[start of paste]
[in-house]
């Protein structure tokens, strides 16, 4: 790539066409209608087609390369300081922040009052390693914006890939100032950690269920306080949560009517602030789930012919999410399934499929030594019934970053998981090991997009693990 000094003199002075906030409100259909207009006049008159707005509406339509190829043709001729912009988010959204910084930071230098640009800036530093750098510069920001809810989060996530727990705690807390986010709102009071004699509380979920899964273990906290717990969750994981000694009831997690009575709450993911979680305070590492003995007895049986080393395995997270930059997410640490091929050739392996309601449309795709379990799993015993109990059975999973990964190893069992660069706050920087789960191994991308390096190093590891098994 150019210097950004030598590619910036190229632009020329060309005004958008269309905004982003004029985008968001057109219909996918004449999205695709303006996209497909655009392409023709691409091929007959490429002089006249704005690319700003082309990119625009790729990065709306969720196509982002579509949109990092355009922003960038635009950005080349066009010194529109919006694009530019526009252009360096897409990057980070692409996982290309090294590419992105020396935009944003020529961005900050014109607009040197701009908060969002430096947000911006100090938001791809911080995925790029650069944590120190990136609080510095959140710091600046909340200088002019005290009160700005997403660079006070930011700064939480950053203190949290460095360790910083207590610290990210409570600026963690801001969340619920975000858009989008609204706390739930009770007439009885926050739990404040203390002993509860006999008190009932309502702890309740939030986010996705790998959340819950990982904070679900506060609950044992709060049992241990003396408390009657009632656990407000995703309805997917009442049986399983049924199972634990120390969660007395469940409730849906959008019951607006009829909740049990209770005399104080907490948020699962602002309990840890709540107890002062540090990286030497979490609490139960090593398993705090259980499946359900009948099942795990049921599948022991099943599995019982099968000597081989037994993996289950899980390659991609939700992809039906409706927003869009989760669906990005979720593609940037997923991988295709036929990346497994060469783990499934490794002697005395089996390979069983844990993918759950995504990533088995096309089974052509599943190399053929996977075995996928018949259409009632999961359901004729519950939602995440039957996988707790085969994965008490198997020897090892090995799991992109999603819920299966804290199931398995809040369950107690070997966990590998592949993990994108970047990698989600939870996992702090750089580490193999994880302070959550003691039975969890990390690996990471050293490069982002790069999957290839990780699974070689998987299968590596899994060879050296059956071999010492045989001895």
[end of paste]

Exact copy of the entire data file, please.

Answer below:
[in-house]
């Protein structure tokens, strides 16, 4: 790539066409209608087609390369300081922040009052390693914006890939100032950690269920306080949560009517602030789930012919999410399934499929030594019934970053998981090991997009693990 000094003199002075906030409100259909207009006049008159707005509406339509190829043709001729912009988010959204910084930071230098640009800036530093750098510069920001809810989060996530727990705690807390986010709102009071004699509380979920899964273990906290717990969750994981000694009831997690009575709450993911979680305070590492003995007895049986080393395995997270930059997410640490091929050739392996309601449309795709379990799993015993109990059975999973990964190893069992660069706050920087789960191994991308390096190093590891098994 150019210097950004030598590619910036190229632009020329060309005004958008269309905004982003004029985008968001057109219909996918004449999205695709303006996209497909655009392409023709691409091929007959490429002089006249704005690319700003082309990119625009790729990065709306969720196509982002579509949109990092355009922003960038635009950005080349066009010194529109919006694009530019526009252009360096897409990057980070692409996982290309090294590419992105020396935009944003020529961005900050014109607009040197701009908060969002430096947000911006100090938001791809911080995925790029650069944590120190990136609080510095959140710091600046909340200088002019005290009160700005997403660079006070930011700064939480950053203190949290460095360790910083207590610290990210409570600026963690801001969340619920975000858009989008609204706390739930009770007439009885926050739990404040203390002993509860006999008190009932309502702890309740939030986010996705790998959340819950990982904070679900506060609950044992709060049992241990003396408390009657009632656990407000995703309805997917009442049986399983049924199972634990120390969660007395469940409730849906959008019951607006009829909740049990209770005399104080907490948020699962602002309990840890709540107890002062540090990286030497979490609490139960090593398993705090259980499946359900009948099942795990049921599948022991099943599995019982099968000597081989037994993996289950899980390659991609939700992809039906409706927003869009989760669906990005979720593609940037997923991988295709036929990346497994060469783990499934490794002697005395089996390979069983844990993918759950995504990533088995096309089974052509599943190399053929996977075995996928018949259409009632999961359901004729519950939602995440039957996988707790085969994965008490198997020897090892090995799991992109999603819920299966804290199931398995809040369950107690070997966990590998592949993990994108970047990698989600939870996992702090750089580490193999994880302070959550003691039975969890990390690996990471050293490069982002790069999957290839990780699974070689998987299968590596899994060879050296059956071999010492045989001895």